Elucidating the Effects of Organic vs. Conventional Cropping Practice and Rhizobia Inoculation on Peanut Yield and Rhizosphere Microbial Diversity

Project Overview

Project Type: Graduate Student
Funds awarded in 2018: $16,496.00
Projected End Date: 02/28/2021
Grant Recipient: University of Florida
Region: Southern
State: Florida
Graduate Student:
Major Professor:
Dr. Jianping Wang
University of Florida


  • Agronomic: peanuts


  • Crop Production: nutrient management
  • Production Systems: organic agriculture
  • Soil Management: soil microbiology

    Proposal abstract:

    Nitrogen is an essential and often growth-limiting nutrient for plants. Legumes like peanut (Arachis hypogea) fulfill their nitrogen requirement by symbiotic association with nitrogen-fixing bacteria, rhizobia. This symbiotic interaction results in the formation of root nodules that fix atmospheric nitrogen to enhance the growth and yield of peanuts. In addition to this, peanut yield also depends on variety, farming practice, type of rhizobia inoculation, and nutrient availability. Nutrient availability is largely determined by microbial activity in the rhizosphere that influences plant health, nutrition, yield, soil structure, and soil fertility. However, our understanding of the complex response of peanut yield and microbial diversity to organic vs. conventional farming systems and to rhizobia inoculations is extremely limited.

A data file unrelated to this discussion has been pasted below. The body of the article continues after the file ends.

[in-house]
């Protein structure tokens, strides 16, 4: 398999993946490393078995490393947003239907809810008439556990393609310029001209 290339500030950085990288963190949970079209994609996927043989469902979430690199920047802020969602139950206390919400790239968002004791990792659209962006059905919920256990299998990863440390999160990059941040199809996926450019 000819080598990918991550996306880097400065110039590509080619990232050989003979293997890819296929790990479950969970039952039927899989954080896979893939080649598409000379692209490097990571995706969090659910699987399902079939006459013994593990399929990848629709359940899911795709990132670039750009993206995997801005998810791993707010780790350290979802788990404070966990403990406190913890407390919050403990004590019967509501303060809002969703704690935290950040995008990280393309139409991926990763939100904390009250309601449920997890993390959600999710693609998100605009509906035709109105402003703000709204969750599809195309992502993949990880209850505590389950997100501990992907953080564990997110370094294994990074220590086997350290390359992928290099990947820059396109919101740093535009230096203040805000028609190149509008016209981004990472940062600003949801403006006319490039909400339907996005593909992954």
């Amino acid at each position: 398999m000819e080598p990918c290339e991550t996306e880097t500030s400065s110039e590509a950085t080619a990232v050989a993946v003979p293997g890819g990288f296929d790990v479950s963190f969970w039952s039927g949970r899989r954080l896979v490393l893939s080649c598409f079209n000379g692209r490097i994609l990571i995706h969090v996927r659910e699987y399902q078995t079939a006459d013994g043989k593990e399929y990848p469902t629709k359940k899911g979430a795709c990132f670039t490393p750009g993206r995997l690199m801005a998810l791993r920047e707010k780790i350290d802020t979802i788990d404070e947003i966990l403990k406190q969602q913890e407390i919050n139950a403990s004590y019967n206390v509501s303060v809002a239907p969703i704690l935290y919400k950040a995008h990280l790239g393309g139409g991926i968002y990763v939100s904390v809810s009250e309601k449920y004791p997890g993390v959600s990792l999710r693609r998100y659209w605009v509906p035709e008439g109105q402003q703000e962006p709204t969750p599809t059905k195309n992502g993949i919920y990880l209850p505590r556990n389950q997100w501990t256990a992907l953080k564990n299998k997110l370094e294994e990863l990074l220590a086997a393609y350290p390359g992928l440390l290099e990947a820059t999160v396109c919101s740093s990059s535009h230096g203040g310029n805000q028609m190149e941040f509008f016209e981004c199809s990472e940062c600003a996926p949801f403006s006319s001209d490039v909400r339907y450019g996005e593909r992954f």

We propose to study the impacts of conventional vs. organic cultivation practices and rhizobial inoculation with commercial inoculation v. single strain inoculum on peanut yield and soil microbial diversity of five popular peanut cultivars. Results from this research will enable us to dissect the response of cultivar to farming practice and inoculation, allowing us to identify peanut cultivars that are highly responsive to rhizobia inoculation and organic farming practices. The impact of using a single strain vs. multiple strains of inoculum in peanuts will be identified. Moreover, microbial diversity analysis will enable us to identify preferential association of microbes to various genotypes and cropping system. Finally, this research will guide farmers and scientists to improve peanut yield while promoting microbial diversity and increasing sustainability.

    Project objectives from proposal:

    Objective 1: To determine the effects of different farming practice, rhizobia inoculation, and peanut cultivars and their interactions on peanut yield.

    Objective 2: To elucidate the effects of different farming practice, rhizobia inoculation, and peanut cultivars and their interactions on soil microbial diversity.

    Any opinions, findings, conclusions, or recommendations expressed in this publication are those of the author(s) and do not necessarily reflect the view of the U.S. Department of Agriculture or SARE.